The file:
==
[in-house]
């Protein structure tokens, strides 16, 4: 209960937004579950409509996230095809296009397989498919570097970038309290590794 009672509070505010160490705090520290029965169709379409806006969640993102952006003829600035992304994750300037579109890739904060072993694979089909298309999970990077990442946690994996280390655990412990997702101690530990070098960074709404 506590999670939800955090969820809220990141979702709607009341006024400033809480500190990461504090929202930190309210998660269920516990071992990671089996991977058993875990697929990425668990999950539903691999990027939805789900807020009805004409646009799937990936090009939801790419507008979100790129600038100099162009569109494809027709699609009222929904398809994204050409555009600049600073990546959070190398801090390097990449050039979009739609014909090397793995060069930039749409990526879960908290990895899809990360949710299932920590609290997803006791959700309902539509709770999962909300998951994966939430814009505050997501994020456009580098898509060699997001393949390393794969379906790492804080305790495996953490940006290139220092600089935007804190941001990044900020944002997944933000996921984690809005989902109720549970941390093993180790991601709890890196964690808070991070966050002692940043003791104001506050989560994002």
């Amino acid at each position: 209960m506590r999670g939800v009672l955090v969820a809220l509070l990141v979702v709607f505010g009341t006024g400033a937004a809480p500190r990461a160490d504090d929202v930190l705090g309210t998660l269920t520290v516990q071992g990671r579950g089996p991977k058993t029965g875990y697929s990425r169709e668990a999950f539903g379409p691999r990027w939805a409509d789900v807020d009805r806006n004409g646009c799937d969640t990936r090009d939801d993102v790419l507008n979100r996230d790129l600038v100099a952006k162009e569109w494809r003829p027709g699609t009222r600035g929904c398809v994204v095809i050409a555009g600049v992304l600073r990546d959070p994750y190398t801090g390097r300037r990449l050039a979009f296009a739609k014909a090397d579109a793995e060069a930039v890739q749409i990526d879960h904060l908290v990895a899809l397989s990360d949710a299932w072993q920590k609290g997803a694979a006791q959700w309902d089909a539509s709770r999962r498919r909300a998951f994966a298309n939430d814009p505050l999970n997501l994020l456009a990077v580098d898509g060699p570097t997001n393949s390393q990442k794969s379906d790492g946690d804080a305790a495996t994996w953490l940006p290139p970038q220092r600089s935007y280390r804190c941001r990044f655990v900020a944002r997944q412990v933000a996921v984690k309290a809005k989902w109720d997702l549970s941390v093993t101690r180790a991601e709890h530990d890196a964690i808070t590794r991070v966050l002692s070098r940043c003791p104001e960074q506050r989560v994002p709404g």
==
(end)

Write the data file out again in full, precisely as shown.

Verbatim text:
[in-house]
């Protein structure tokens, strides 16, 4: 209960937004579950409509996230095809296009397989498919570097970038309290590794 009672509070505010160490705090520290029965169709379409806006969640993102952006003829600035992304994750300037579109890739904060072993694979089909298309999970990077990442946690994996280390655990412990997702101690530990070098960074709404 506590999670939800955090969820809220990141979702709607009341006024400033809480500190990461504090929202930190309210998660269920516990071992990671089996991977058993875990697929990425668990999950539903691999990027939805789900807020009805004409646009799937990936090009939801790419507008979100790129600038100099162009569109494809027709699609009222929904398809994204050409555009600049600073990546959070190398801090390097990449050039979009739609014909090397793995060069930039749409990526879960908290990895899809990360949710299932920590609290997803006791959700309902539509709770999962909300998951994966939430814009505050997501994020456009580098898509060699997001393949390393794969379906790492804080305790495996953490940006290139220092600089935007804190941001990044900020944002997944933000996921984690809005989902109720549970941390093993180790991601709890890196964690808070991070966050002692940043003791104001506050989560994002």
């Amino acid at each position: 209960m506590r999670g939800v009672l955090v969820a809220l509070l990141v979702v709607f505010g009341t006024g400033a937004a809480p500190r990461a160490d504090d929202v930190l705090g309210t998660l269920t520290v516990q071992g990671r579950g089996p991977k058993t029965g875990y697929s990425r169709e668990a999950f539903g379409p691999r990027w939805a409509d789900v807020d009805r806006n004409g646009c799937d969640t990936r090009d939801d993102v790419l507008n979100r996230d790129l600038v100099a952006k162009e569109w494809r003829p027709g699609t009222r600035g929904c398809v994204v095809i050409a555009g600049v992304l600073r990546d959070p994750y190398t801090g390097r300037r990449l050039a979009f296009a739609k014909a090397d579109a793995e060069a930039v890739q749409i990526d879960h904060l908290v990895a899809l397989s990360d949710a299932w072993q920590k609290g997803a694979a006791q959700w309902d089909a539509s709770r999962r498919r909300a998951f994966a298309n939430d814009p505050l999970n997501l994020l456009a990077v580098d898509g060699p570097t997001n393949s390393q990442k794969s379906d790492g946690d804080a305790a495996t994996w953490l940006p290139p970038q220092r600089s935007y280390r804190c941001r990044f655990v900020a944002r997944q412990v933000a996921v984690k309290a809005k989902w109720d997702l549970s941390v093993t101690r180790a991601e709890h530990d890196a964690i808070t590794r991070v966050l002692s070098r940043c003791p104001e960074q506050r989560v994002p709404g």